For many veteran turkey hunters, the "call, move and call: turkey hunting tactic, which is also known as "cuttin' and runnin'," is a magic formula.
Simply put, the method requires moving from one location to another in an attempt to find a receptive gobbler. The tactic works well throughout the day, but check your state's regulations carefully to ensure afternoon hunting is legal in your area.
Safety -- First and Last
Once you've decided to search for a responsive gobbler, bear in mind that other hunters are probably using the same tactic. Pick your location carefully when you decide to stop and call and, once there, you must stop completely to call. Never call while walking. Find a large tree, sit down, and let the woods settle as you listen for turkeys and other hunters.
If your locator call elicits no response, issue a short series of yelps. Gradually increase the volume before beginning to work through the various calling devices you're comfortable with. Many times, a change in calling devices will flip the switch of a silent gobbler. The higher pitch of a loud box or a slate call may be the magic bullet. Should your efforts go unanswered, sit for a while in case a gobbler is moving in silently. When you're satisfied that nothing is coming, simply move to another area and try again.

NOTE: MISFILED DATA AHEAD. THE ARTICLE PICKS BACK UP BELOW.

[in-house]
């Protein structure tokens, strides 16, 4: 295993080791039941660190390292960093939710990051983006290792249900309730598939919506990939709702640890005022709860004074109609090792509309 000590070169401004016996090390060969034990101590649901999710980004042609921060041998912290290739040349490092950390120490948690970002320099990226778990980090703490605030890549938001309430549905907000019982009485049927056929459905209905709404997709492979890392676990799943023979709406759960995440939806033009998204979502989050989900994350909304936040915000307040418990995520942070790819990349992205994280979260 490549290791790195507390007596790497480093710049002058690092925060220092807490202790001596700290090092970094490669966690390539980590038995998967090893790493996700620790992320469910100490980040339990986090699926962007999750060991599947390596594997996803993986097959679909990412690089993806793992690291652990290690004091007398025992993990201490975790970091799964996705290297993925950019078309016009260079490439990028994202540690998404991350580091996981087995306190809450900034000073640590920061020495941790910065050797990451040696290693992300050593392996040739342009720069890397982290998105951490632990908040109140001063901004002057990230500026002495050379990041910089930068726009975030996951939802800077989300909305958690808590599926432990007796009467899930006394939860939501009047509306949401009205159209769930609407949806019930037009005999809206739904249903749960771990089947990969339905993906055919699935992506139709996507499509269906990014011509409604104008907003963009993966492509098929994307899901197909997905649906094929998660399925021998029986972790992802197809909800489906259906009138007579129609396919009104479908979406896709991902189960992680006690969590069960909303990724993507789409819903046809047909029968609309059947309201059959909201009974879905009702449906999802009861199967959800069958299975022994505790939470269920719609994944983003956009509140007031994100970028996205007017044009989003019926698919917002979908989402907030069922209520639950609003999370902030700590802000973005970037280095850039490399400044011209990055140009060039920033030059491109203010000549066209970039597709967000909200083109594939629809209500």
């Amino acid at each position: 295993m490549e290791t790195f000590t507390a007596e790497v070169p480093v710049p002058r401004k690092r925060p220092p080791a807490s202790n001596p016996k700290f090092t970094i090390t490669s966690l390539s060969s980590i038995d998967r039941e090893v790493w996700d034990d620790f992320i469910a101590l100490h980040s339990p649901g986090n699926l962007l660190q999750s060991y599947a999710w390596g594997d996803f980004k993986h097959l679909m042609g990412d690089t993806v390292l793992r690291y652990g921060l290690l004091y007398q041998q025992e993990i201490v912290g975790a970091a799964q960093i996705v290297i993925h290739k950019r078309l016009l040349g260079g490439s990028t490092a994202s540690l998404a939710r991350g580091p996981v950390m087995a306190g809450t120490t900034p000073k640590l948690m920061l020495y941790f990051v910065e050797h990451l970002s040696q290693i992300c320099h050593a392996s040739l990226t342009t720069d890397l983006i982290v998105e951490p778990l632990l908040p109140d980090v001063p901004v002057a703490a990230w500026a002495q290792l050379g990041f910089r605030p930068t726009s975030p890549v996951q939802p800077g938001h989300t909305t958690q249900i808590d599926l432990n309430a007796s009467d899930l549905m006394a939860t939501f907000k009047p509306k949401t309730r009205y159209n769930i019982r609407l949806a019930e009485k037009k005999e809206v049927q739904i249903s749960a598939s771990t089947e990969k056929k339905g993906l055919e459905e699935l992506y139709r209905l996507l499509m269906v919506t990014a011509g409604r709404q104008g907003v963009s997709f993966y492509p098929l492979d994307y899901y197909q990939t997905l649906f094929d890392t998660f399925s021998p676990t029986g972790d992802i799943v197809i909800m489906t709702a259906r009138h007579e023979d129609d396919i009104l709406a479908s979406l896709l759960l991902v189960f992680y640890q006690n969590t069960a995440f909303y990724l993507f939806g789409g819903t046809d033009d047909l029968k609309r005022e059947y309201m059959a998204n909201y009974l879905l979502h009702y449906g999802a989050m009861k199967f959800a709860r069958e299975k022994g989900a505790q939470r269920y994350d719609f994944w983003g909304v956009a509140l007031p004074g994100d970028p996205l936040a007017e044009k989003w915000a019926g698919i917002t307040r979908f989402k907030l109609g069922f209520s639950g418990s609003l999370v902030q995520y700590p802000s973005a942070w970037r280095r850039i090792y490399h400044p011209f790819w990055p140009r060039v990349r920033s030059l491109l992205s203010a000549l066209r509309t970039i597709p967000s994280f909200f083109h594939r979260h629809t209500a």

Once and for all, never walk and call at the same time. Always assume other hunters can hear you calling and hunt defensively.
Supreme & Extreme Ambushes- Good position makes the shooting easy
In the best case scenario, the turkey hunter has loads of time to pick a spot to set up, add some extra cover and become comfortable before calling. Experienced turkey hunters will tell you that "best cases" are indeed rare. The following setups cover both extremes:
Let's Build a Fort!
This ambush is usually laid on the edge of a field or similar location that turkeys are known to frequent. In these controlled situations, there is no need to hurry. First, find a large tree, preferably featuring daytime shade, to act as the base for your blind. Now arrange a semicircle of large limbs and leaves out from the tree far enough to give you room to clear the forest floor, stretch out and get comfortable. Modern, quick-erect blinds with shooting portals may work even better, especially for bowhunters.
Establish your blind several days before the season opens to give turkeys a chance to become accustomed to it. Turkeys have fantastic eyesight, but they are not mental giants, so unless it's unusually obtrusive, they'll pay little attention to small camouflages structures.
Dive And Cover!
This setup requires more hunting savvy. It's always a surprise encounter: You're walking between setups and a booming gobble from less than 200 yards rips through the foliage. Your action relies on quick thinking, good judgement and great camouflage.
First, hurriedly find a thick-trunked tree with a comfortable base that's facing the direction of the gobbler. Next, completely, quietly clear the area where you'll be seated of all debris and take a position with your back to the tree, your gun resting atop your bent knee. Now, listen carefully, settle in and give him your best call. Stay as low to the ground as possible and keep your movement to the absolute minimum. Your hope now lies with total camouflage and the gods of the hunt.
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